Introduction to special issue

The Electron Stopwatch

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Science  10 Aug 2007:
Vol. 317, Issue 5839, pp. 765
DOI: 10.1126/science.317.5839.765

The precision attainable in timing events once depended on how fast a human being could press the button on a stopwatch. More recently, pulsed laser sources have taken the place of those hand-held devices for measuring the fastest phenomena. The technology for tracking the time scale of nuclear motion in free molecules and solids was limited by the duration of a single cycle of visible light: approximately 0.000000000000001 second, or 1 femtosecond. Electrons move even faster than that, and for a long time, scientists could only watch their rearrangements as an indiscrete blur. Over the past several years, however, laser technology has crossed the threshold into the attosecond regime (a thousandth of a femtosecond). This series of three Reviews highlights the methods underlying this advance and the scientific prospects they have enabled.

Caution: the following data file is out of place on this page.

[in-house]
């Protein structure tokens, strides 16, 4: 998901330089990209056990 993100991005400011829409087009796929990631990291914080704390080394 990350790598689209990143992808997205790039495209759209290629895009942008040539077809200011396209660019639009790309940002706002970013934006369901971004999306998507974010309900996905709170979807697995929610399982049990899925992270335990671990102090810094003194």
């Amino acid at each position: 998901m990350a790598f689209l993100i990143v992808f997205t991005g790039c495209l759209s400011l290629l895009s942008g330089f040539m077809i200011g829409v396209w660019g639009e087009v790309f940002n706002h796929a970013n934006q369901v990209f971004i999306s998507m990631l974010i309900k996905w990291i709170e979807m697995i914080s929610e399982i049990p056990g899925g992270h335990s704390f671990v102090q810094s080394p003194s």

Bucksbaum (p. 766) lays out the essential physics of high harmonic generation, a technique whereby an intense laser field pulls an atomic electron away from the nucleus like a loaded slingshot and then sends it careening back, giving rise to the emission of an attosecond light pulse. The Review also describes in general terms what events such light pulses can be used to track, ranging from electron rearrangements in chemical bonding to conduction dynamics in metallic solids.

Goulielmakis et al. (p. 769) take a more in-depth look at the laser techniques that create and detect attosecond pulses. Their Review also details the prospects not only of passively probing electron motions, but of actively manipulating and controlling them.

In keeping with the uncertainty principle, compressing a light pulse's duration must also broaden its spectral bandwidth. Thus, attosecond pulses extend into the x-ray region of the electromagnetic spectrum. Kapteyn et al. (p. 775) describe efforts to harness this feature of the technology in diffraction and imaging experiments, which would otherwise depend on much more elaborate x-ray generation apparatus.

Optical technology continues to evolve. It seems that just as events at the atomic scale are at last observed with precision, they bring into view a new series of blurs, previously unappreciated. Then the quest begins for an even faster stopwatch.

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